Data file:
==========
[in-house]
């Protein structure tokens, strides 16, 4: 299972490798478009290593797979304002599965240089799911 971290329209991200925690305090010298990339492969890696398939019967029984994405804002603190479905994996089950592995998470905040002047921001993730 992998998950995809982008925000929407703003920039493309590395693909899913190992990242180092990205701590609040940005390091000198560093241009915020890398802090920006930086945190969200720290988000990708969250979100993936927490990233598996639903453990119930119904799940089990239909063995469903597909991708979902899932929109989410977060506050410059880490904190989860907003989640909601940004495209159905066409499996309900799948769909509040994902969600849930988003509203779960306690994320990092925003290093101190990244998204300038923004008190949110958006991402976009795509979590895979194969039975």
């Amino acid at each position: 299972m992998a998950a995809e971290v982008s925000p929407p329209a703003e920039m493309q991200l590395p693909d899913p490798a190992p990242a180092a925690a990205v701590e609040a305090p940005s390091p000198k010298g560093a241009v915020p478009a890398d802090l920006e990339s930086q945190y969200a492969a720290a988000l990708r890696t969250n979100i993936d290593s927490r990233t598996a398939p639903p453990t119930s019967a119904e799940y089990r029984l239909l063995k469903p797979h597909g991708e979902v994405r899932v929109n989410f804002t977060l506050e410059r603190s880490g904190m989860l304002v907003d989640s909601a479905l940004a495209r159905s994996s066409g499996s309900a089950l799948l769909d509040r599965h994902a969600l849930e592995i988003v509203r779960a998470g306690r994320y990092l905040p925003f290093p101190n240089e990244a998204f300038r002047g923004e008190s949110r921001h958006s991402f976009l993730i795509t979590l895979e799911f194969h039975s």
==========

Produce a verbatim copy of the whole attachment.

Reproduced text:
[in-house]
């Protein structure tokens, strides 16, 4: 299972490798478009290593797979304002599965240089799911 971290329209991200925690305090010298990339492969890696398939019967029984994405804002603190479905994996089950592995998470905040002047921001993730 992998998950995809982008925000929407703003920039493309590395693909899913190992990242180092990205701590609040940005390091000198560093241009915020890398802090920006930086945190969200720290988000990708969250979100993936927490990233598996639903453990119930119904799940089990239909063995469903597909991708979902899932929109989410977060506050410059880490904190989860907003989640909601940004495209159905066409499996309900799948769909509040994902969600849930988003509203779960306690994320990092925003290093101190990244998204300038923004008190949110958006991402976009795509979590895979194969039975």
């Amino acid at each position: 299972m992998a998950a995809e971290v982008s925000p929407p329209a703003e920039m493309q991200l590395p693909d899913p490798a190992p990242a180092a925690a990205v701590e609040a305090p940005s390091p000198k010298g560093a241009v915020p478009a890398d802090l920006e990339s930086q945190y969200a492969a720290a988000l990708r890696t969250n979100i993936d290593s927490r990233t598996a398939p639903p453990t119930s019967a119904e799940y089990r029984l239909l063995k469903p797979h597909g991708e979902v994405r899932v929109n989410f804002t977060l506050e410059r603190s880490g904190m989860l304002v907003d989640s909601a479905l940004a495209r159905s994996s066409g499996s309900a089950l799948l769909d509040r599965h994902a969600l849930e592995i988003v509203r779960a998470g306690r994320y990092l905040p925003f290093p101190n240089e990244a998204f300038r002047g923004e008190s949110r921001h958006s991402f976009l993730i795509t979590l895979e799911f194969h039975s």